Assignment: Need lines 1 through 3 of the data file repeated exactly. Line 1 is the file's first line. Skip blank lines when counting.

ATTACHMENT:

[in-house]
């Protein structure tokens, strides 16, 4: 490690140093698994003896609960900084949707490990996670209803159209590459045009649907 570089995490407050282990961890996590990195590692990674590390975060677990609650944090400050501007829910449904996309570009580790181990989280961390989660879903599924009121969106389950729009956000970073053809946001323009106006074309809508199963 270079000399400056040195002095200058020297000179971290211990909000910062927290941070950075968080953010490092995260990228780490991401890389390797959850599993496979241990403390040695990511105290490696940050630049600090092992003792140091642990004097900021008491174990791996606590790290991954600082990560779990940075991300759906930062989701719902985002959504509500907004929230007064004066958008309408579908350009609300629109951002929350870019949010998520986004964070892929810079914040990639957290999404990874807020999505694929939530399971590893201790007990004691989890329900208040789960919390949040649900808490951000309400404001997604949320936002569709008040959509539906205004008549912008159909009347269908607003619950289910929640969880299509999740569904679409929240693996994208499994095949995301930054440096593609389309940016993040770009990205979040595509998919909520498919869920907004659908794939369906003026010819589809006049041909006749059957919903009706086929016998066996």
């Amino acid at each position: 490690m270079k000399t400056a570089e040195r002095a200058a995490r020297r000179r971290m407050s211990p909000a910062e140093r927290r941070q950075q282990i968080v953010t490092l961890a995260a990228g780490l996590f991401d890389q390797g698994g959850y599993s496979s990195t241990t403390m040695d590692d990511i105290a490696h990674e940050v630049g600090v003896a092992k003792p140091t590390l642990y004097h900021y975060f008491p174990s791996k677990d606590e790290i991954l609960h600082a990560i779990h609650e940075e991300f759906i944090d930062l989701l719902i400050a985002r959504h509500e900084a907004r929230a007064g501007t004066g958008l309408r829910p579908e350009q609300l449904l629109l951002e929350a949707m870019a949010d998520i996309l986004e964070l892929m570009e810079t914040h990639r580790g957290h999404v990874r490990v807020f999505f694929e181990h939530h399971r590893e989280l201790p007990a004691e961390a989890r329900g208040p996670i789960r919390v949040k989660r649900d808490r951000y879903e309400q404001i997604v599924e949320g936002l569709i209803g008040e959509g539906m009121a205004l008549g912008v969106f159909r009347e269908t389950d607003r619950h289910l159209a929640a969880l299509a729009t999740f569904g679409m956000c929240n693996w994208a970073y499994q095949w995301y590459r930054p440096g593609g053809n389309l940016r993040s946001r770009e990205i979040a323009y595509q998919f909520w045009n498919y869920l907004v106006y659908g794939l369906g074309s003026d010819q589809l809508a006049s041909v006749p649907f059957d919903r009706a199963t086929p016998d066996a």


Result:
[in-house]
């Protein structure tokens, strides 16, 4: 490690140093698994003896609960900084949707490990996670209803159209590459045009649907 570089995490407050282990961890996590990195590692990674590390975060677990609650944090400050501007829910449904996309570009580790181990989280961390989660879903599924009121969106389950729009956000970073053809946001323009106006074309809508199963 270079000399400056040195002095200058020297000179971290211990909000910062927290941070950075968080953010490092995260990228780490991401890389390797959850599993496979241990403390040695990511105290490696940050630049600090092992003792140091642990004097900021008491174990791996606590790290991954600082990560779990940075991300759906930062989701719902985002959504509500907004929230007064004066958008309408579908350009609300629109951002929350870019949010998520986004964070892929810079914040990639957290999404990874807020999505694929939530399971590893201790007990004691989890329900208040789960919390949040649900808490951000309400404001997604949320936002569709008040959509539906205004008549912008159909009347269908607003619950289910929640969880299509999740569904679409929240693996994208499994095949995301930054440096593609389309940016993040770009990205979040595509998919909520498919869920907004659908794939369906003026010819589809006049041909006749059957919903009706086929016998066996």
């Amino acid at each position: 490690m270079k000399t400056a570089e040195r002095a200058a995490r020297r000179r971290m407050s211990p909000a910062e140093r927290r941070q950075q282990i968080v953010t490092l961890a995260a990228g780490l996590f991401d890389q390797g698994g959850y599993s496979s990195t241990t403390m040695d590692d990511i105290a490696h990674e940050v630049g600090v003896a092992k003792p140091t590390l642990y004097h900021y975060f008491p174990s791996k677990d606590e790290i991954l609960h600082a990560i779990h609650e940075e991300f759906i944090d930062l989701l719902i400050a985002r959504h509500e900084a907004r929230a007064g501007t004066g958008l309408r829910p579908e350009q609300l449904l629109l951002e929350a949707m870019a949010d998520i996309l986004e964070l892929m570009e810079t914040h990639r580790g957290h999404v990874r490990v807020f999505f694929e181990h939530h399971r590893e989280l201790p007990a004691e961390a989890r329900g208040p996670i789960r919390v949040k989660r649900d808490r951000y879903e309400q404001i997604v599924e949320g936002l569709i209803g008040e959509g539906m009121a205004l008549g912008v969106f159909r009347e269908t389950d607003r619950h289910l159209a929640a969880l299509a729009t999740f569904g679409m956000c929240n693996w994208a970073y499994q095949w995301y590459r930054p440096g593609g053809n389309l940016r993040s946001r770009e990205i979040a323009y595509q998919f909520w045009n498919y869920l907004v106006y659908g794939l369906g074309s003026d010819q589809l809508a006049s041909v006749p649907f059957d919903r009706a199963t086929p016998d066996a």